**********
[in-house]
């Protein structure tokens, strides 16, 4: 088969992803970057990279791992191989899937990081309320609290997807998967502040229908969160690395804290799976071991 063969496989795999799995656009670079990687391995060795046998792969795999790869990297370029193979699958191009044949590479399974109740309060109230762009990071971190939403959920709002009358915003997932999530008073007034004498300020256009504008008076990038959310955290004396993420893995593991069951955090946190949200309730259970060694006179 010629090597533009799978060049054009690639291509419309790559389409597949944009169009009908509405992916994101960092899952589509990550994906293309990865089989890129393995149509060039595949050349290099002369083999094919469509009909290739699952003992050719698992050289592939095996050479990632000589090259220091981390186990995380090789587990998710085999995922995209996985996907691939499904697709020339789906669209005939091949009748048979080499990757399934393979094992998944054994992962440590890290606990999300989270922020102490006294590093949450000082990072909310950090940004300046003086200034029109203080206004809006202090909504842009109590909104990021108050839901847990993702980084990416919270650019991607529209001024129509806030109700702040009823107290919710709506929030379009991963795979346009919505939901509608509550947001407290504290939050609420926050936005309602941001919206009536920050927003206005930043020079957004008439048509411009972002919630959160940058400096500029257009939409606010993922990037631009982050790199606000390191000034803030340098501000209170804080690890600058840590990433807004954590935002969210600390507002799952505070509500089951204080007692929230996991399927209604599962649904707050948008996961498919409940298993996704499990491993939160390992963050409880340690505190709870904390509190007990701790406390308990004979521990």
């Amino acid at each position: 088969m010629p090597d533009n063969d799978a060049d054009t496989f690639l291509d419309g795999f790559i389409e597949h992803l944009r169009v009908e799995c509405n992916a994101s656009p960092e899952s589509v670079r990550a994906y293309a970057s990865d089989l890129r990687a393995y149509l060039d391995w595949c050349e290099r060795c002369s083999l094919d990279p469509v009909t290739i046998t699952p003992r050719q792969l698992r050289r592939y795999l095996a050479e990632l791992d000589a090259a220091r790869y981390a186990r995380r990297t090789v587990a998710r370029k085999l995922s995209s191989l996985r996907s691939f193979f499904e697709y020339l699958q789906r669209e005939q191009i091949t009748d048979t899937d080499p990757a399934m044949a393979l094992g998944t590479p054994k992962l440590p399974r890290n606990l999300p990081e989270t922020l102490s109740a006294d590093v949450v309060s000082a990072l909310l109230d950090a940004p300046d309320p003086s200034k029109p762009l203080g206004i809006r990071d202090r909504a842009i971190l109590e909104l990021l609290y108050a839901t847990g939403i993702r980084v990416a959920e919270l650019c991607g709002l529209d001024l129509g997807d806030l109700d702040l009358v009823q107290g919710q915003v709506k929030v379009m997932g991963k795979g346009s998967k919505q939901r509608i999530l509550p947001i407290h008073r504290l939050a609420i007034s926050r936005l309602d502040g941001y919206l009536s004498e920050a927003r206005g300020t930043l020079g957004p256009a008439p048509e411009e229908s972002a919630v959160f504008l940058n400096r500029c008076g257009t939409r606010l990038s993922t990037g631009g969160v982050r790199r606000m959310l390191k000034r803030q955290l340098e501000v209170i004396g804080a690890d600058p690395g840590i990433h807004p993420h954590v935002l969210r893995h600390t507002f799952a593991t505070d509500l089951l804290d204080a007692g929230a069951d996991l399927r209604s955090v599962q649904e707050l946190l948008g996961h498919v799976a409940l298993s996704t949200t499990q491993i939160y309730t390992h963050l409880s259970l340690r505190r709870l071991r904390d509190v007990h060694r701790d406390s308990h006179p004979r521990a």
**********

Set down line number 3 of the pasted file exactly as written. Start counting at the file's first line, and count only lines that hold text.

């Amino acid at each position: 088969m010629p090597d533009n063969d799978a060049d054009t496989f690639l291509d419309g795999f790559i389409e597949h992803l944009r169009v009908e799995c509405n992916a994101s656009p960092e899952s589509v670079r990550a994906y293309a970057s990865d089989l890129r990687a393995y149509l060039d391995w595949c050349e290099r060795c002369s083999l094919d990279p469509v009909t290739i046998t699952p003992r050719q792969l698992r050289r592939y795999l095996a050479e990632l791992d000589a090259a220091r790869y981390a186990r995380r990297t090789v587990a998710r370029k085999l995922s995209s191989l996985r996907s691939f193979f499904e697709y020339l699958q789906r669209e005939q191009i091949t009748d048979t899937d080499p990757a399934m044949a393979l094992g998944t590479p054994k992962l440590p399974r890290n606990l999300p990081e989270t922020l102490s109740a006294d590093v949450v309060s000082a990072l909310l109230d950090a940004p300046d309320p003086s200034k029109p762009l203080g206004i809006r990071d202090r909504a842009i971190l109590e909104l990021l609290y108050a839901t847990g939403i993702r980084v990416a959920e919270l650019c991607g709002l529209d001024l129509g997807d806030l109700d702040l009358v009823q107290g919710q915003v709506k929030v379009m997932g991963k795979g346009s998967k919505q939901r509608i999530l509550p947001i407290h008073r504290l939050a609420i007034s926050r936005l309602d502040g941001y919206l009536s004498e920050a927003r206005g300020t930043l020079g957004p256009a008439p048509e411009e229908s972002a919630v959160f504008l940058n400096r500029c008076g257009t939409r606010l990038s993922t990037g631009g969160v982050r790199r606000m959310l390191k000034r803030q955290l340098e501000v209170i004396g804080a690890d600058p690395g840590i990433h807004p993420h954590v935002l969210r893995h600390t507002f799952a593991t505070d509500l089951l804290d204080a007692g929230a069951d996991l399927r209604s955090v599962q649904e707050l946190l948008g996961h498919v799976a409940l298993s996704t949200t499990q491993i939160y309730t390992h963050l409880s259970l340690r505190r709870l071991r904390d509190v007990h060694r701790d406390s308990h006179p004979r521990a």